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Daniel Escardo

By Daniel Escardo

Aug 29, 2020


Web Design Infographics
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Web Design  |   Infographics

True colors: What color choices say about your brand [Infographic]

Daniel Escardo

By Daniel Escardo

Aug 29, 2020

True colors: What color choices say about your brand [Infographic]

If you’re like me, you’ve often wondered how the biggest brands go about deciding what logo and overall brand color scheme their identity should follow.

Do they go based off of a designer’s whim? Does the CEO’s daughter get to pick the color? Do they pull colors out of a hat? What research do they conduct before they lock it down? Does it really even matter?

You might be surprised, like I was, to find out that “studies have shown that a product’s color influences 60% to 80% of a customer’s purchasing decision…”

Wait, what?!

That’s a huge percentage and suggests that the majority of the decision is purely visceral.

This newfound knowledge makes the decision companies face when outlining their brand colors so much more important.

What will their color choices say about their company and/or their product and how will customers feel about it just by looking at it?

Though a few years old, the following infographic, created by Marketo, beautifully illustrates what some research says.

Here are a some figures that stood out to me based on a study of the world’s top 100 brand logos (based on brand value):

  • 95% of brands only use one or two colors in their logo
  • 41% use text only in their logos while 9% were bold enough to not even feature the company name at all
  • Essentially, all color schemes can be broken down into two main categories: warm or cold.

Cold: our beloved blue

Turns out IMPACT is not alone. 33% of companies use some form of blue because of its correlation to trustworthiness, dependability, security, and responsibility. It’s said to put people at ease due to its reminiscence with the sky and the ocean; not a bad association for a brand.

This isn’t anything new, by the way. As early as the 1920s, studies were uncovering this seemingly universal preference.

According to Karen Schloss in an interview by Abigail Cain, "It turns out, if you look at all of the things that are associated with blue, they're mostly positive. It's really hard to think of negative blue things."

Some of the biggest brands in the world use it: American Express, Ford, IBM, HP, GM, General Electric, PayPal, etc.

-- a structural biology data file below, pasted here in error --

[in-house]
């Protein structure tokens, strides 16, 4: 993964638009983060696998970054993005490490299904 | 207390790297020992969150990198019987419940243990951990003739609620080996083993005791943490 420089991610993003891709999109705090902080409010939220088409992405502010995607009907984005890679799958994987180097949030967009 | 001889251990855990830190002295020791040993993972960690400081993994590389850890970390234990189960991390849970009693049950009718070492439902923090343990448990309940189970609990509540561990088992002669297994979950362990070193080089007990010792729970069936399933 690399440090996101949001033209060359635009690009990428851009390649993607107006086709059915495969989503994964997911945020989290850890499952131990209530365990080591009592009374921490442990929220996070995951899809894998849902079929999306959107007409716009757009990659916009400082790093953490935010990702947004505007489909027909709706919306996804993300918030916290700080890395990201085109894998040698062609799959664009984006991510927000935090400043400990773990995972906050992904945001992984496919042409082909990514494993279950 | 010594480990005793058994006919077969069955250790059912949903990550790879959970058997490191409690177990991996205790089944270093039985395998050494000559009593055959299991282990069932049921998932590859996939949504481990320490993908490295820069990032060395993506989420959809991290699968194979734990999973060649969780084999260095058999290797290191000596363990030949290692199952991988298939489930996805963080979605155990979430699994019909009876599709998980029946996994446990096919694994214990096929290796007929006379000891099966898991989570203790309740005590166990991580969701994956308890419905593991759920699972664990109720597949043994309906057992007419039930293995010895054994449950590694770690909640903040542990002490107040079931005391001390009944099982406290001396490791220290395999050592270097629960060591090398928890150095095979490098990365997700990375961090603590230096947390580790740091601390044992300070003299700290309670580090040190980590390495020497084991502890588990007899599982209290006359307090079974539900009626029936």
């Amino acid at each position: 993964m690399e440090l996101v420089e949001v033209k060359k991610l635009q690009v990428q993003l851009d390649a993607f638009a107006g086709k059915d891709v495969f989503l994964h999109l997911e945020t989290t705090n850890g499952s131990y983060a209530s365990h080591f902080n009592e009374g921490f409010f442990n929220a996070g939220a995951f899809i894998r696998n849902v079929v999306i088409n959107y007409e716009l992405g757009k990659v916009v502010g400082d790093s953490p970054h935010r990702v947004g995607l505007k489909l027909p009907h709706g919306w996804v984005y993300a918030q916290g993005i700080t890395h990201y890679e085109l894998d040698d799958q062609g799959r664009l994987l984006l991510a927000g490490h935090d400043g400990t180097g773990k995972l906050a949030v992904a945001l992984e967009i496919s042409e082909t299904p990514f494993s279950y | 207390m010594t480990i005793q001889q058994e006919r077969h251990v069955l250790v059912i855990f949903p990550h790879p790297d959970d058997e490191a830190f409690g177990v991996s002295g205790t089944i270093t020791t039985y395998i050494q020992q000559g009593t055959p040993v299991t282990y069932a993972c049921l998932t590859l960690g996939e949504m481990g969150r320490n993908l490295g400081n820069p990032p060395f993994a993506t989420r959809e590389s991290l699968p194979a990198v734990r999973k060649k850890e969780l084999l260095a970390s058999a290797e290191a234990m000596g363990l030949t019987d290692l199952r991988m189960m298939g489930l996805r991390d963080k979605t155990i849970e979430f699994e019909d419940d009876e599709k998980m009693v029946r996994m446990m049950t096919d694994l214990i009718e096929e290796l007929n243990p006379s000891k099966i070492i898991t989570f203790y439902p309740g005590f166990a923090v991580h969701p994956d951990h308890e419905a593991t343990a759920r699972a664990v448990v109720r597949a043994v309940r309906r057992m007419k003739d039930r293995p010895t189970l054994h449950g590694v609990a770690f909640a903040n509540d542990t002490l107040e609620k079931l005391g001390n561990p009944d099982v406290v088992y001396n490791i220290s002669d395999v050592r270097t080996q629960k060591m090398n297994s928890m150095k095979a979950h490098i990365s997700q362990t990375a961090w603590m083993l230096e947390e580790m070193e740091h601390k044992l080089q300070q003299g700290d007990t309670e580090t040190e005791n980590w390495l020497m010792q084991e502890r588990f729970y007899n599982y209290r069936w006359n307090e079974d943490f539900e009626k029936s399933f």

For a super interesting article on the subject check out Abigail Cain’s Why Blue is the World’s Favorite Color.

Warm: ravenous red

Second place, at 29%, goes to red due to its association with energy, provocativeness, and its sheer attention-grabbing nature.

Brands like Netflix, Exxon, CNN, Target, TIME, Oracle rely on it to get your blood pumping before you even know it.

Warm: sophisticated black

Other companies, around 28% of them, use plain ol’ black or grayscale to communicate a sense of prestige, value, sophistication, and overall timelessness.

It’s pretty impressive when you think about HUGE brands like Apple, Prada, Nike, Chanel, The New York Times all hanging their hats on a color also associated with death.

Warm: sunny yellow

Now, yellow is associated with the sun and communicates hope and optimism. It’s said to stimulate creativity and energy and its brightness is especially helpful to draw attention and motivate. It is especially popular in the food industry.

Now I see your tricks and evil ways, McDonald’s!. Well, at least I don’t have to feel bad about my lack of self control when I see those big yellow arches screaming at me from the distance: “Come have some delicious all white meat chicken nuuuggeeets...”

Ahem. I digress.

Seriously, some of the most exciting brands use yellow like Lays, Denny’s, Best Buy, Subway, IKEA and yes, McDonald’s (or as I like to call them, the evil ones).

Find out more about the full spectrum of colors and what they mean

To read a little more on the subject and check out the original infographic visit the Marketo blog.  

True colors: what your brand colors say about business by marketo



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